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A stork bite is a common type of birthmark often seen in newborn babies. The medical term for this type of birthmark is nevus simplex, and another common reference to this birthmark is a “salmon patch.” All three terms are referring to the same type of birthmark in infants. Stork bites occur in about one out of every three infants. This common type of birthmark is not life-threatening and does not cause any harm to the body. While most stork bites go away on their own by a child’s third birthday, should they last longer they can be removed with a laser.

Stork bites are birthmarks that are created by small blood vessels that are visible through the skin. The most common places for these birthmarks to occur are on the forehead, between the eyebrows, on the eyelids, on the upper lip, and on the back of the neck. It is important to note that babies who have a stork bite on the back of their neck will typically not experience fading of these marks. It is not known why, but stork bites on the back of the neck are typically permanent while the others characteristically fade before a child turns three. Pigmented birthmarks cause no other symptoms aside from their coloration. Most of the time, no treatment at all is necessary for babies born with a stork bite because it will fade as the child grows older.

For centuries, people have tried to tie in superstitions and legends with birthmarks, some of them are more far-fetched than others. For instance, some older generations would say that women who experienced especially strong emotions throughout their pregnancies would give birth to babies with a birthmark. Babies born with red birthmarks have often tried to be connected with their mothers eating too much red foods (e.g. strawberries and tomatoes) while they were pregnant. Other ancient cultures believed that birthmarks were lucky and that they should be touched so that the luck would “rub off” on those who touched them. While still, other cultures believed that birthmarks were evil and that a child was “marked” by a demon. Of course, none of these superstitions are true or have any correlation to why a child is born with a birthmark and why another child is not.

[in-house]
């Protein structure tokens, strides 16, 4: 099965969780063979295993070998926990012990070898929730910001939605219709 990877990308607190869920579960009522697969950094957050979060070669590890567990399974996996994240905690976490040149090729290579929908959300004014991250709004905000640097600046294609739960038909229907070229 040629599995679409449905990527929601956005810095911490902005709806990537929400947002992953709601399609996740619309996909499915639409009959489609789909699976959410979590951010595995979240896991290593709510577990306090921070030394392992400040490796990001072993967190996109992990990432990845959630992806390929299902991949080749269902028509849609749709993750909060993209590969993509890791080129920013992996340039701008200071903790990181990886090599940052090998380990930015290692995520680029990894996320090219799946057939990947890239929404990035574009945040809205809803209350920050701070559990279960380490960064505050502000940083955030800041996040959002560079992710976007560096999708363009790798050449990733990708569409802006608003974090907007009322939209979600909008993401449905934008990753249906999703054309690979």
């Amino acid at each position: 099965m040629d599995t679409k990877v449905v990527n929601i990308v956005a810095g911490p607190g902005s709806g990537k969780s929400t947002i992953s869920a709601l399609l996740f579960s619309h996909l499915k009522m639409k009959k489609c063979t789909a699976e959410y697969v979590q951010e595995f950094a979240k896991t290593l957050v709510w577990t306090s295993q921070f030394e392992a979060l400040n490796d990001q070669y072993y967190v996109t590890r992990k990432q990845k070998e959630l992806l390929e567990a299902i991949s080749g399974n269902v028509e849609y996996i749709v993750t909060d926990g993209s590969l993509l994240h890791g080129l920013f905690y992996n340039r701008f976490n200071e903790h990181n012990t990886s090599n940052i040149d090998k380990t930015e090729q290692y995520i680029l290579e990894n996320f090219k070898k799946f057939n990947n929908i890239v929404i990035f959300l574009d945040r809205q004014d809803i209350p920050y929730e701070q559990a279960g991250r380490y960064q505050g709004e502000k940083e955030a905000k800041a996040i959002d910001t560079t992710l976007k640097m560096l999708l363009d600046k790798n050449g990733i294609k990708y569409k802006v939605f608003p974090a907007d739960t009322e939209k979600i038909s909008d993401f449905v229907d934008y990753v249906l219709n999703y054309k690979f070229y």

At the Vascular Birthmark Institute of New York, we are here for patients of all ages who suffer from vascular birthmarks or other hemangioma or malformation. Dr. Waner leads The Vascular Birthmark Institute of New York, and together with his team of experts, they provide skill and experience for a favorable outcome for patients. Please contact us today to learn more and schedule a consultation.

Posted on behalf of Vascular Birthmark Institute

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